Every year, at Christmas time, a huge tree arrives in Trafalgar square. Bedecked in lights, it becomes a shimmering, festive beacon in the heart of London. But there is more to this tree than first meets the eye, for behind the twinkling lights and scented pine, there is a story of loyalty and friendship spanning generations.
On a cold, dark evening in 1940, German u boats entered the Oslo fjord and made their way towards Norway's capital. As dawn broke, it seemed that, like so many other European nations, Norway, too, would soon surrender to the Nazi Regime. Were it not for one brave man, King Haakon VII, and the loyalty he inspired in his people to hold strong even in the darkest of times, the fate of Norway would have almost certainly been sealed.
In The King and the Christmas Tree, historian A. N. Wilson tells the inspiring story of this very remarkable King, of the brave, indomitable people of Norway, and of the relationship with Britain which ensured the preservation of the independent, democratic spirit of Norway. Despite the Nazi threats, the invasion of troops and the bombing of his beloved Norway, King Haakon VII refused to give in and, as he journeyed through the county and then to Britain to escape the clutches of the invaders, he continued to serve as a figurehead for his people.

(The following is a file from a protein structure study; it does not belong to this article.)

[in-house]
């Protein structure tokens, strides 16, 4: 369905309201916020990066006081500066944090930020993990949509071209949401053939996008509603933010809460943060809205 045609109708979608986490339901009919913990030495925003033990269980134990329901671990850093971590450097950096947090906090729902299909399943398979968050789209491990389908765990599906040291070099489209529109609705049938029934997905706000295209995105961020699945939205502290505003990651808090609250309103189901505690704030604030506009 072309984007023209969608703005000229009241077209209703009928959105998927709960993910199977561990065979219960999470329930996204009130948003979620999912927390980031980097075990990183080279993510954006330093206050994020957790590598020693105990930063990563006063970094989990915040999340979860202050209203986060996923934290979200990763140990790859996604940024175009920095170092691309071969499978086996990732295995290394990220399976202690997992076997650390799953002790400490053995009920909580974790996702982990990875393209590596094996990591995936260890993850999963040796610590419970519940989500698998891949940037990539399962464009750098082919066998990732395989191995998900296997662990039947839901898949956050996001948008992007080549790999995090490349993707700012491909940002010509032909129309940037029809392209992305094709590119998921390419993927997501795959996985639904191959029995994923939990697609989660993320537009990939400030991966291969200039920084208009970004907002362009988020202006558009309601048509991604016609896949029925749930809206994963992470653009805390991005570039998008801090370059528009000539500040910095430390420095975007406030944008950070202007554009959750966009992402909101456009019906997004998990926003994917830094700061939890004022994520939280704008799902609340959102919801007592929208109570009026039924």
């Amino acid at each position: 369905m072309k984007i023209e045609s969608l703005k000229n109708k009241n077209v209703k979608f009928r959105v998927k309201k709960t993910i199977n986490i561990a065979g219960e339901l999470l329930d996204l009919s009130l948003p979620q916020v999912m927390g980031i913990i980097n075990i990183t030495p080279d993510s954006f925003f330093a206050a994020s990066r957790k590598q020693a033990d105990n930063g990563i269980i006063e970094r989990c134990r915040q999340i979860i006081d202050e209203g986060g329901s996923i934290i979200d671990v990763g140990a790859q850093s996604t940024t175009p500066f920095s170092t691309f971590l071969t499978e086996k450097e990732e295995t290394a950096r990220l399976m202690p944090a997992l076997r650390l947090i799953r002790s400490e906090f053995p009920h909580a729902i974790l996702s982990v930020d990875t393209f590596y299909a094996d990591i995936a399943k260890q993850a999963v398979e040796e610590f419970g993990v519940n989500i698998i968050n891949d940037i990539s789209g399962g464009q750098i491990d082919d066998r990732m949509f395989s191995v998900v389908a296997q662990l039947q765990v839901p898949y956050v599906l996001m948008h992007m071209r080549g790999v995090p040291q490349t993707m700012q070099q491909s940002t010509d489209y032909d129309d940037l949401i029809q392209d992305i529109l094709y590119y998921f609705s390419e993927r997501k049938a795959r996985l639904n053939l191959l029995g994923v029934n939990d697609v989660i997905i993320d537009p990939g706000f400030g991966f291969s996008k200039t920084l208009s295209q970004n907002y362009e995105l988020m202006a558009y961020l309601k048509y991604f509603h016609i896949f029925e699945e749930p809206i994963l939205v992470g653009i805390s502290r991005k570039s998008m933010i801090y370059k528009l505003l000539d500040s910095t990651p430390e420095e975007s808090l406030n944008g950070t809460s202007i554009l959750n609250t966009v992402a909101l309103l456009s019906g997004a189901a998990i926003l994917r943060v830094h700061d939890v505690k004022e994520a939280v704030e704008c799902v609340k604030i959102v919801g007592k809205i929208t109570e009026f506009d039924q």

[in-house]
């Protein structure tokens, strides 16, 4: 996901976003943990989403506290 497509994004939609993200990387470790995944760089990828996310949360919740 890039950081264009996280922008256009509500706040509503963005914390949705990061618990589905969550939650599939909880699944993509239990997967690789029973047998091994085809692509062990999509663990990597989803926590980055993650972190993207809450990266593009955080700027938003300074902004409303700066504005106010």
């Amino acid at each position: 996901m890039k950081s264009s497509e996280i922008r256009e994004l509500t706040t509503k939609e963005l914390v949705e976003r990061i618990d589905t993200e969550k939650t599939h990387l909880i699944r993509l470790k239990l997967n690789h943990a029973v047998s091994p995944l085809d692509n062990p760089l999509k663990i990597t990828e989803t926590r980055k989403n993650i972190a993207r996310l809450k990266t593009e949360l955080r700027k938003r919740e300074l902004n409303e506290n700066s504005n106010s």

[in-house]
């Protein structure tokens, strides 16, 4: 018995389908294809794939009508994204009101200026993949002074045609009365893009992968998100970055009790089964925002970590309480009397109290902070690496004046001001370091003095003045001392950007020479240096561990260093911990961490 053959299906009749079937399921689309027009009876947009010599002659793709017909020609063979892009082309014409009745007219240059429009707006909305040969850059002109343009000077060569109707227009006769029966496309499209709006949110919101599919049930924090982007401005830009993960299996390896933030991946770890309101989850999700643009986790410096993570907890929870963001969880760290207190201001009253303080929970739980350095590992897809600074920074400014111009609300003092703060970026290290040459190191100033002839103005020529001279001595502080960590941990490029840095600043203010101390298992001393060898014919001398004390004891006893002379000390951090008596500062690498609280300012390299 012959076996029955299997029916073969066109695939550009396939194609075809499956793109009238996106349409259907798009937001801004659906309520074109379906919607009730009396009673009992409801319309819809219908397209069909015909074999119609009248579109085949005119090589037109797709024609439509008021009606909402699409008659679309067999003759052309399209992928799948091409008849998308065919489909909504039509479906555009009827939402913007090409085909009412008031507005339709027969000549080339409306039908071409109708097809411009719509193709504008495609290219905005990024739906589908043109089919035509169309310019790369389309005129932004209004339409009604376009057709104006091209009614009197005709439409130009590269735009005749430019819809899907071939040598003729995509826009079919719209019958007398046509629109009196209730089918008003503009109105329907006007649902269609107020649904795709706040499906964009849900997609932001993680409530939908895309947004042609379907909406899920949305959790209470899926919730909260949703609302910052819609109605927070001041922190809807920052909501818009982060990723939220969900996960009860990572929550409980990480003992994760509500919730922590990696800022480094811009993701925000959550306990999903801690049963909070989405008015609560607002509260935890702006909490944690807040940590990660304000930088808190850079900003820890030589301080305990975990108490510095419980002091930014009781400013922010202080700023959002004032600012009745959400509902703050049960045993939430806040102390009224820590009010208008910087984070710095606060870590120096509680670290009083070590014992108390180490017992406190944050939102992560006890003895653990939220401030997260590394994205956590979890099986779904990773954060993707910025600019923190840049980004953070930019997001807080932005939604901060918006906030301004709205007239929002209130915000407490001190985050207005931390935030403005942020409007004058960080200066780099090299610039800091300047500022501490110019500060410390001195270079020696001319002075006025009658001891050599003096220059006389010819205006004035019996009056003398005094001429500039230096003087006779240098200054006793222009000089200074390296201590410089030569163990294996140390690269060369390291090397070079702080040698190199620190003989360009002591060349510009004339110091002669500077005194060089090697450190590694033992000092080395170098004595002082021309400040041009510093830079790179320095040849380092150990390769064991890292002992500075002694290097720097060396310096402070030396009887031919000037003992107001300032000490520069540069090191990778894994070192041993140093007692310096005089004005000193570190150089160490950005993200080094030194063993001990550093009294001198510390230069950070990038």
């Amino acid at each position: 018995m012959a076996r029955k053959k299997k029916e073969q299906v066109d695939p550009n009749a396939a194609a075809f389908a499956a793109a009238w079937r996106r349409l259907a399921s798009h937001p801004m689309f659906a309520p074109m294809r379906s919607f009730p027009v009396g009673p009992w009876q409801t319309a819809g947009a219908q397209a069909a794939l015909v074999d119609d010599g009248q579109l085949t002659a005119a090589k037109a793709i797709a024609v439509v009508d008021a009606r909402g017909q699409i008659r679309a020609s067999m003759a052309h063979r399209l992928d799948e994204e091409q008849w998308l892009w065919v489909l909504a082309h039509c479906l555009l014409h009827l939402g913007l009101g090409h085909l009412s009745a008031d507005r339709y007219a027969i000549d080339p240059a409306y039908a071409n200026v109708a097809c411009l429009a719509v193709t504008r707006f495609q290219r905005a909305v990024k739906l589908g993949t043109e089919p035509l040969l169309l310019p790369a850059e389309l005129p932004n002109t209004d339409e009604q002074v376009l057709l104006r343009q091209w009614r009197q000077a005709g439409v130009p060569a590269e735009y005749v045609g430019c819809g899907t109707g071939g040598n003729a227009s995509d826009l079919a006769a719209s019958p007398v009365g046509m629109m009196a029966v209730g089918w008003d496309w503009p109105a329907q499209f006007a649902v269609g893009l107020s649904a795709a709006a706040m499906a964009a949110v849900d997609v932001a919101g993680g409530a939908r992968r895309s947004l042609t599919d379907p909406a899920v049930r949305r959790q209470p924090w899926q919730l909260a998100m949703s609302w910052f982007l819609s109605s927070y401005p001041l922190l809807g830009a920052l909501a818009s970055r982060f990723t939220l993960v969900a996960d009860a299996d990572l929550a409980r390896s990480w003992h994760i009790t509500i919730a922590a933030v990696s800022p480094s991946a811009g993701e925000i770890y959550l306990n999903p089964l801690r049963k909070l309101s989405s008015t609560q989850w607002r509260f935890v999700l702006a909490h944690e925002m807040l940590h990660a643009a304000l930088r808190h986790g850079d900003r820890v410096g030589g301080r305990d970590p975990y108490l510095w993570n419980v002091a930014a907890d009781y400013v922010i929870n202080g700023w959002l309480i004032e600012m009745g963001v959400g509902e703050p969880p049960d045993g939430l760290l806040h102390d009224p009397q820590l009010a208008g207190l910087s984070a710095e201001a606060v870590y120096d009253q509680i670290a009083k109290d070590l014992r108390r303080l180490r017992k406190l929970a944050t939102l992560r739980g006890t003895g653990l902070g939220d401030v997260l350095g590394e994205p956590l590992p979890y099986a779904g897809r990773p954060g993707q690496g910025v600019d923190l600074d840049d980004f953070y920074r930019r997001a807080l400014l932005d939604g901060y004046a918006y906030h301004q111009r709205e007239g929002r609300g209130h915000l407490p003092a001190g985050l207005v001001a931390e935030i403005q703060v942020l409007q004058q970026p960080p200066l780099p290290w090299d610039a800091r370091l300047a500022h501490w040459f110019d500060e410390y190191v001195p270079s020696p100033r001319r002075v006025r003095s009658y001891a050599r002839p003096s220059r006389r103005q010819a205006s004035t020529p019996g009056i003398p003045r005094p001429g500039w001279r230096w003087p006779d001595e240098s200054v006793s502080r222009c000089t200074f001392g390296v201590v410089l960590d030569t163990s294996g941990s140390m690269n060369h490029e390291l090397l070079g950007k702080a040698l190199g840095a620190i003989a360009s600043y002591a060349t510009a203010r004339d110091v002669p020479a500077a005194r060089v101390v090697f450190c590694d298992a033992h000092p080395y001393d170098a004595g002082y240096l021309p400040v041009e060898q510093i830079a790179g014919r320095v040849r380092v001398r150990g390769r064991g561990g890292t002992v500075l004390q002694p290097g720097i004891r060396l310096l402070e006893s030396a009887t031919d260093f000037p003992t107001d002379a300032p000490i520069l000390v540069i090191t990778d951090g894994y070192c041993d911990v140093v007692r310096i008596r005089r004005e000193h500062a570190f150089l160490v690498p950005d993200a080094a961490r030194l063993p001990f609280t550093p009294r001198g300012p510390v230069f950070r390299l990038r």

Richly illustrated, The King and the Christmas is a warm Christmas fable of human courage and friendship between nations; a delightful Christmas cracker for all of us, young and old, at Christmastime.
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